Collaboration – and the relationships it builds – will help executives who are trying to adapt their management style to a changing global marketplace.

And relationships will become only more complex in the future. The leadership skills needed in the future include what was once referred to as the “soft skills” of the workplace.

Organizations must find a way to move relationship skills from an intangible spectrum of employee and executive assessment to one that’s higher on their requirement list. However, researchers are finding that those “soft” skills are what leads to actual influence in the office – and not just a title that implies influence. Those relationship strengths are what inspire employees to follow an executive and do whatever it takes to get the job done. Having that background is the only way a leader can be effectively decisive and resourceful.

In terms of success at the corporate ranks, those soft skills are actually pretty hard.

How to Build Relationship Skills

Surveys of executives from around the world show that relationship skills are in great demand, and so is the need to improve those skills and put them to use in a changing corporate culture. Fortunately, relationship skills are something that can be learned.

Sure, some people will have an intrinsic ability to build, develop, and maintain relationships. However, a successful executive — no matter how smart — can no longer hope knowledge and experience will offset lukewarm relationship and people skills.

The first step to building more effective relationships starts with being practical and assessing your own abilities. Start paying attention to how you interact with coworkers. Gauge your reactions to them, and take note of how they physically and verbally respond to you.

You can’t do that if you’re sequestered in your office, so be present. Make eye contact. If you’ve got people dispersed at other sites, make a visit; don’t just rely on the phone and email to build that relationship. Don’t wait for them to come to you. And if you’re limited to only on-screen communication, make sure your virtual communication is as effective as possible.

This first assessment will help you grasp your standing with your employees or coworkers. Once you’ve become more aware, start taking consistent steps to eliminate weak points and strengthen skills you already have.

Relationships don’t take place in a vacuum, nor do they start from scratch. Learn to relate to all kinds and levels of people within the organization. That helps a good, effective manager expand their view of the people who work for the company. Successful executives involve others, and it’s impossible to involve other people if there isn’t a connection to start with.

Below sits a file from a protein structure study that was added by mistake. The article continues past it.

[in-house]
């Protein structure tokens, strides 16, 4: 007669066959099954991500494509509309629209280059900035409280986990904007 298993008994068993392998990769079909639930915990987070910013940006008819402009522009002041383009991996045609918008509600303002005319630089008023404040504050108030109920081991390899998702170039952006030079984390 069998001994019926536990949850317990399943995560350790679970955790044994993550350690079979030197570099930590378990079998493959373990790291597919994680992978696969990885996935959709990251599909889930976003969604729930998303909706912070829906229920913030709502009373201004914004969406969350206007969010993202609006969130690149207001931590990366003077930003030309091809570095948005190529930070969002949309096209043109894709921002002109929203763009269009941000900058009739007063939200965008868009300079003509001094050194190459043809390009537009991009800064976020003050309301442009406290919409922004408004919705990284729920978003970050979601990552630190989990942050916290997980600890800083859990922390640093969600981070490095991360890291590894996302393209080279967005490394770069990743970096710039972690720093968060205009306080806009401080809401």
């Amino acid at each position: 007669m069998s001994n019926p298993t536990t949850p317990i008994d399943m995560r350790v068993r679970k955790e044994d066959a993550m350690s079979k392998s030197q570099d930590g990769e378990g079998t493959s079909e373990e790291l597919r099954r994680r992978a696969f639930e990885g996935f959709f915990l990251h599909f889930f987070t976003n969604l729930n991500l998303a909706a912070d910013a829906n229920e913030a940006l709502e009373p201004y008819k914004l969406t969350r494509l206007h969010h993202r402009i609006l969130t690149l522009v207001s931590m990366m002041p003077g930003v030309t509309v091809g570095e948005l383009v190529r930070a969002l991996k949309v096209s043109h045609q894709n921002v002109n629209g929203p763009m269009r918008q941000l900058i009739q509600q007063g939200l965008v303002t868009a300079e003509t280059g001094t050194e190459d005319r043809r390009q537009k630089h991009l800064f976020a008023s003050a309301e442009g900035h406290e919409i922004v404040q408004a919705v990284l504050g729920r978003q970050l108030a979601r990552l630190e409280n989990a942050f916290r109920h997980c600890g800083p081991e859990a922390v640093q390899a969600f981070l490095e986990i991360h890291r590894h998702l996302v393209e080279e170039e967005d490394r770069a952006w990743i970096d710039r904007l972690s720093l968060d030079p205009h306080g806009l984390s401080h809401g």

Relationships come from listening and sharing information. That happens in good times and in bad. Only by listening and getting direct information from team members can an executive involve those affected in any decisions or changes.

By listening, sharing, and expanding their corporate view, executives can be proactive in finding solutions. Good relationships are based on handling problems in a positive way. Even tough decisions can be made more palatable if delivered in a positive manner that doesn’t alienate others. The best managers learn to find common ground, and they know how to be diplomats.

Finally, the most practical relationship skill-building tool involves being realistic. Recognize that almost every decision or move comes with conflicting sets of circumstances. Good relationship skills can keep conflict and disagreement to a minimum.

And, simply because parties may conflict, that doesn’t mean an effective leader can’t work through the challenge, calm the conflict, and build a spirit of cooperation — thanks to their great relationship skills.

Ready to Take the Next Step?

Upskill your team Help your organization drive forward these key innovation principles with custom leadership training tailored to to your organization’s challenges. Available topics include Collaboration & Teamwork, Conflict Management, Emotional Intelligence, Leading Virtual Teams, and more.